If there’s something Sydney hospitality group Applejack (The Botanist Kirribilli, The Butler, and SoCal) can consistently do well, it’s absolutely nailing the right vibe for a venue, down to the very last detail. Bopp & Tone in the CBD, which opened back in 2018, is no different. Named after the Applejack founder’s grandfathers, the Carrington Street restaurant interior reflects a post-World War II world’s grandeur and optimism. Think antique tiling, dark wooden features, beautiful pendant lighting, and velvet bench seating while you sip on your second or third cocktail of the night. As for food, the list of Australian-inspired dishes showcase the very best protein and let you choose your own adventure. Decide between set banquet menus or long lunches, snack bar food with a glass of wine or large share plates for the whole table.

If Long Chim means to “come and try” in Thai—we’re constantly looking for ways to say “yes, please”. This is one of our favourite CBD spots for a serious smack of spice and easily some of the best Thai you'll try in Sydney. The modern Bangkok-inspired restaurant offers up your favourite curries, Thai snacks, and stir fries but finessed in the way acclaimed chef David Thompson has become so famous for. Think crispy prawn cakes, pad prik khing of chicken, pineapple curry of pork belly and soft-shell crab and lemongrass salad. Pair that with some delicious cocktails and good company for a great dining experience.

Originally opened in a former Surry Hills pub space in 2006 by chef Brent Savage and sommelier Nick Hildebrandt, Bentley moved into its Radisson Blu Hotel location on charming O'Connell Street in the CBD in 2013. Since their early days, the pair have established the two-hatted restaurant as one of Sydney’s best and have earned a few awards along the way. The 80-seat restaurant dishes up modern fine dining cuisine in various menus from a la carte to a more relaxed bar menu if you’re looking for a couple of (fancy) snacks and a glass of rare wine. As is often the case, it’s definitely worth getting around the tasting menu, which can also be offered as vegetarian.

Here are 16 of the best restaurants in the Sydney CBD.

From fine dining on the banks of Sydney Harbour to cosy gems hidden in the city’s backstreets, famous chefs, local secrets, and everything in between—the city covers a lot of griound and there's heaps to discover. One thing’s for sure for the hungry among us, the CBD has you pretty spoiled for choice.

If you’re looking for a dining experience curated by one of the country’s best chefs inside one of Australia’s most iconic buildings, look no further than Bennelong. There’s nothing quite like dining inside the Sydney Opera House walls, especially if you're working your way through Peter Gilmore’s modern Australian menu, showcasing quality Aussie produce. Book a seat at any of the three dining levels under the cathedral interior, overlooking Sydney Harbour—there’s no bad seat in the house. And keep your eye out for musical sessions with the changing “Bennelong Presents” series for some world-class serenading while you eat. A Sydney must-do.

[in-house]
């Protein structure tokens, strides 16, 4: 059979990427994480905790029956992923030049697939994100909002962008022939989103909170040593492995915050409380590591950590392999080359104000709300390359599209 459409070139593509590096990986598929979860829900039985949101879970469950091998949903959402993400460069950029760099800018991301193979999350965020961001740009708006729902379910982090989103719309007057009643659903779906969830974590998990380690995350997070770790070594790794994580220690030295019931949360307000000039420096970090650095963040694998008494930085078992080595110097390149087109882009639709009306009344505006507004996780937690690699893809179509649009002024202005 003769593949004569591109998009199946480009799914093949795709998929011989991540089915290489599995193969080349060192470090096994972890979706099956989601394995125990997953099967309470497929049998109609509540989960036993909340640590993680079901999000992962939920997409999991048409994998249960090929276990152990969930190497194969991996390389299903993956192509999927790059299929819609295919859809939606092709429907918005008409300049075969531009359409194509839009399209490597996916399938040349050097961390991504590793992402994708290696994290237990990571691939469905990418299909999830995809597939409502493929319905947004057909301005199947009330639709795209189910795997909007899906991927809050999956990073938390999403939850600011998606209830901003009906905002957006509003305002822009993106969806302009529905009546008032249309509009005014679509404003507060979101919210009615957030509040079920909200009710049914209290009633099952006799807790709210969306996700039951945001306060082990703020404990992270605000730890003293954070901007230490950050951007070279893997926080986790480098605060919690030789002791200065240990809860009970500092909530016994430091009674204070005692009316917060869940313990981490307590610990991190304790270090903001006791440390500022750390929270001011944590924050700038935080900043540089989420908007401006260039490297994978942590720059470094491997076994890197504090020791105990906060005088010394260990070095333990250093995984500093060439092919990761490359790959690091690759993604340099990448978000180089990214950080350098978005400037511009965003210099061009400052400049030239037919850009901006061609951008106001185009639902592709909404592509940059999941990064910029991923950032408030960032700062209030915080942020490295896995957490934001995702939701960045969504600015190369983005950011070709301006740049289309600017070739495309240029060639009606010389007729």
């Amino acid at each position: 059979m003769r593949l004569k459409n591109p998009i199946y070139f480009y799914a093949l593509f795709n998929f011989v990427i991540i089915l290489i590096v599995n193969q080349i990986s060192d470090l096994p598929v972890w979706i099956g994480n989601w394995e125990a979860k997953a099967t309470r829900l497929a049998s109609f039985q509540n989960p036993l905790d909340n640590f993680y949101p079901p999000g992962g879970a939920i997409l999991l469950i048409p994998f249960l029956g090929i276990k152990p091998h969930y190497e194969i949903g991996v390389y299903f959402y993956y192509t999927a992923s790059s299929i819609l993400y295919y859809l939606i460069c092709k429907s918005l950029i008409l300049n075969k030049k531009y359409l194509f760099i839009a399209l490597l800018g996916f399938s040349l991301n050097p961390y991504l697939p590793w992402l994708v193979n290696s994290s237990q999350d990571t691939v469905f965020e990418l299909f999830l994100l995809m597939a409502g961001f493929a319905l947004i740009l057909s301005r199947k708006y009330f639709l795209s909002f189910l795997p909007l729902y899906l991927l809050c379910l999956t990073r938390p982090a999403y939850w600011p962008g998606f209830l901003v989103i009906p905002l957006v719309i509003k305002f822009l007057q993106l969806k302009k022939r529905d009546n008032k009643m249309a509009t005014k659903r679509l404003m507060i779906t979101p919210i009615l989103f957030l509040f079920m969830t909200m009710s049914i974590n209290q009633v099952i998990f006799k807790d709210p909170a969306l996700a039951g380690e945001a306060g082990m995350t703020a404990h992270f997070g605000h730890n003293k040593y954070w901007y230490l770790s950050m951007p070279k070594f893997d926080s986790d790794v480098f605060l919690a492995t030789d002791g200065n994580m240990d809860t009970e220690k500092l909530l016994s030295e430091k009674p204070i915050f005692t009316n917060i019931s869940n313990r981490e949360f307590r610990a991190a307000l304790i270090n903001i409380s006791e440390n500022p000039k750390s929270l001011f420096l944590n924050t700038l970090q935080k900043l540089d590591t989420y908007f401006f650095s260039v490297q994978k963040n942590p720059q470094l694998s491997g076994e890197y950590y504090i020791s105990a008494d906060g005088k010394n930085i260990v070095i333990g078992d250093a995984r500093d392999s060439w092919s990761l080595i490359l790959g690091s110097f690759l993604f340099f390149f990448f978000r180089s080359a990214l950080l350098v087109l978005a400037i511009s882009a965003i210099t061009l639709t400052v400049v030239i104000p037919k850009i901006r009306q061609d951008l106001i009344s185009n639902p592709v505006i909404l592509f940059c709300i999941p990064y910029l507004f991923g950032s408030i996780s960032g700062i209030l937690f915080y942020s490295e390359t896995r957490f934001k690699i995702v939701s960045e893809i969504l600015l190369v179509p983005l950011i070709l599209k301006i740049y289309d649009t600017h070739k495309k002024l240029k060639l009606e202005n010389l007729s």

Méjico.

Meaning “by the sea” in Italian, a'Mare swaps the Mediterranean Sea for Darling Harbour water views to give us one of the most sublime Italian dining spots in the precinct. Chef Alessandro Pavoni, who had already wooed Sydney with Ormeggio at the Spit, opened his new restaurant to immediate acclaim for its impeccable service, luxurious interior, and masterful take on the simplicities of Italian food while using the best seasonal Aussie produce. Think whole fish cooked in a Josper charcoal oven, hand-made pasta, wagyu beef carpaccio antipasti, burrata caprese, all accompanied by a barrel-aged Negroni. Throw in some tableside pesto preparation for a touch of showmanship, and you've got yourself an Italian fine dining experience like none other.

With chef Dan Hong at the helm and a fresh spin on Cantonese-style cuisine, Mr Wong became an instant Sydney favourite and one of the shining stars in the Merivale universe of excellent restaurants. The giant 240-seat restaurant serves over 80 dishes across two levels, so you’re spoiled for choice with Hong’s diverse menu. Pop through for a lunchtime dim sum menu that won’t break the bank or for the crowd favourite whole Chinese roasted duck. Otherwise, look for local produce like crispy fried Balmain bugs and rock lobster or Chinese classics like Kung Pao chicken. Perfect for a long lunch.